Will the two female indie filmmakers find an angel investor? 3,532 words. Part One. Part Three tomorrow. Illustrations by John Donald Carlucci.
A few weeks before Christmas, Rachel was awakened at six in the morning by a long distance call. "This better be important."
The deep voice on the other end of the line sounded amused. "I think you could say that."
"Who is this?"
"Peter Sandrian. When we were in eighth grade, I took you to Wollman ice-skating rink in Central Park. You had to hold me up the whole time. The insides of my ankles were practically touching the ice. I fell in love with you that day, Rachel. But I never got up the courage to tell you."
Rachel laughed, fully awake now. "Oh no! I had a crush on you for years. Why didn’t you ever call me?"
"Why didn’t you call me?"
"Girls weren’t supposed to."
"We blew it, didn’t we? We were idiots.”
There was a moment of silence while the reverberations of gratuitous adolescent heartbreak subsided.
"What are you doing now?" Rachel asked. "Where are you calling from?
"Cleveland. I’m married; we have four kids. I’m the new Chief Executive Officer of Sandrian Pharmaceuticals. Dad wanted to take early retirement, and I knew the business inside out, so now I get to work the sixteen-hour days with occasional trips to Des Moines or Omaha. It’s not quite as glamorous as the movie business."
Rachel had to smile at that. "The movie business looks a lot more glamorous from Cleveland than it does from Burbank, believe me."
"Actually, I’d like to put that theory to the test. I hear you’re looking for venture capital."
Rachel stopped breathing for a few seconds. Those two words, and the casual way he said them, finished one part of her life and started another. She knew at that moment her movie was financed, she would be in Paris by summer, filming it. The thought made her gasp, then she was breathing again.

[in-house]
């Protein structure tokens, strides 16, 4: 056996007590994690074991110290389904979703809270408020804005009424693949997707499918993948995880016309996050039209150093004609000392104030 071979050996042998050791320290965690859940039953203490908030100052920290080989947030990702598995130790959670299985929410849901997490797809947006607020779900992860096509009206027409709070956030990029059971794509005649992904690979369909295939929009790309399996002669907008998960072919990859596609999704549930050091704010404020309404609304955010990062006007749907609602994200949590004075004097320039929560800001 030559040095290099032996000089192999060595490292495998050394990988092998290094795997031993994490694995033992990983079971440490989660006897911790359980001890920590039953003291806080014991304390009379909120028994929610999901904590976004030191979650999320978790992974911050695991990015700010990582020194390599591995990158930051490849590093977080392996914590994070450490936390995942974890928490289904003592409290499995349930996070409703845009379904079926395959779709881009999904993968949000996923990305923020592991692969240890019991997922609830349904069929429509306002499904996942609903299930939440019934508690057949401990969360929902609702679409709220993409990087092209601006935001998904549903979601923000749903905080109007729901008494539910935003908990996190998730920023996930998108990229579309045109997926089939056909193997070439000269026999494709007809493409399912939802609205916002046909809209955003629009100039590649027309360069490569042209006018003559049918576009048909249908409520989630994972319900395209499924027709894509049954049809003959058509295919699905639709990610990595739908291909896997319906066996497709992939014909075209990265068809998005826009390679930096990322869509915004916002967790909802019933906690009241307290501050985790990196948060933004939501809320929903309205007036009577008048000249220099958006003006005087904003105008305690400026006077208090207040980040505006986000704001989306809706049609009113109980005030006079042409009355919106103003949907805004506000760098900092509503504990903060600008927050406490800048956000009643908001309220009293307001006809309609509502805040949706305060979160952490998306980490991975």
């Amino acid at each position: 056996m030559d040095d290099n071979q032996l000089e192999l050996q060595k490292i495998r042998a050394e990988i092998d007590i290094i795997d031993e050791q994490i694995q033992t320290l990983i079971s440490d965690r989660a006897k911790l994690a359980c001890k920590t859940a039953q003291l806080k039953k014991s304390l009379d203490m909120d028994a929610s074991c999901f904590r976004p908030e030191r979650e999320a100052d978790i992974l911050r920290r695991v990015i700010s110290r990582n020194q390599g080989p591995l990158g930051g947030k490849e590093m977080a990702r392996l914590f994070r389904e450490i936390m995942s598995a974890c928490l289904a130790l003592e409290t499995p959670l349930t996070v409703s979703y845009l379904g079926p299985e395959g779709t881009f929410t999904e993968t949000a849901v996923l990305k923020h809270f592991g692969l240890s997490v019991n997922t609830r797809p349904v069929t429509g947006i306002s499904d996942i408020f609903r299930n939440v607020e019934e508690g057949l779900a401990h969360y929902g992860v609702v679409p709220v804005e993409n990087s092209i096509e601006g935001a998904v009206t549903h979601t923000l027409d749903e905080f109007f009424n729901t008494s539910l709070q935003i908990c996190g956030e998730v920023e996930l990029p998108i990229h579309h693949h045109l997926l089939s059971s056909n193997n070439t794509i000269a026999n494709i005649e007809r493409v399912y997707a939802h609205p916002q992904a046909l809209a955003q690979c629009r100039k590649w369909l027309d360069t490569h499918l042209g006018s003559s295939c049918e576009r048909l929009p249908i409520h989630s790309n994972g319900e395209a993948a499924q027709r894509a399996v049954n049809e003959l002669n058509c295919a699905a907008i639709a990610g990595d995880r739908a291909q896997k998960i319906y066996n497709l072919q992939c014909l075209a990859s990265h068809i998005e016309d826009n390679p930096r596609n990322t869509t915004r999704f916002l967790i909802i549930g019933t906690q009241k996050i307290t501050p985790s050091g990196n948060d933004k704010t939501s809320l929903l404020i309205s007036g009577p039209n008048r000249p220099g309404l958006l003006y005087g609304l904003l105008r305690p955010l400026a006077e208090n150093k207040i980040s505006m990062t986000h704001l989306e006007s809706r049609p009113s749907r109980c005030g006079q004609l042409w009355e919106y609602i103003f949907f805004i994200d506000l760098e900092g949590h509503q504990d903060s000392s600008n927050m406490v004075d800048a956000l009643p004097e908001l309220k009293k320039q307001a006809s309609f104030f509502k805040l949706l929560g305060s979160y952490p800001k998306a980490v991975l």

"I know that films are a volatile investment, to say the least," Peter continued. "But my accountant would be delighted if I could show a substantial loss this fiscal year. Not that I expect to lose money. Just the opposite. I’m expecting to take home twenty-five percent of the gross receipts from the first dollar. I’m flying to L.A. next week. Do you have a lawyer?"
She realized she hadn’t said anything. "Oh, yes, I have a terrific lawyer. Sorry. I’m a little dazed at the moment."
"Can you meet my plane?"
"Do you look the same? Will I recognize you?"
"I certainly hope so."
In fact she recognized him instantly as he trudged down the long corridor towards baggage claim. His body was slightly thicker, though by no means fat, and his face which had been attractively gaunt in high school had filled out. The total effect was friendlier. There was nothing intimidating about him now. He was also star-struck. He wanted to see the handprints in cement at the Chinese Theatre and the Walk of Fame on Hollywood Boulevard. He wanted to go on the Universal And tour and was thrilled when Rachel pulled some strings and took him through the studio itself. He liked the drab sound stages and the sense of constant motion and energy. "This I understand," he said. "It’s a factory."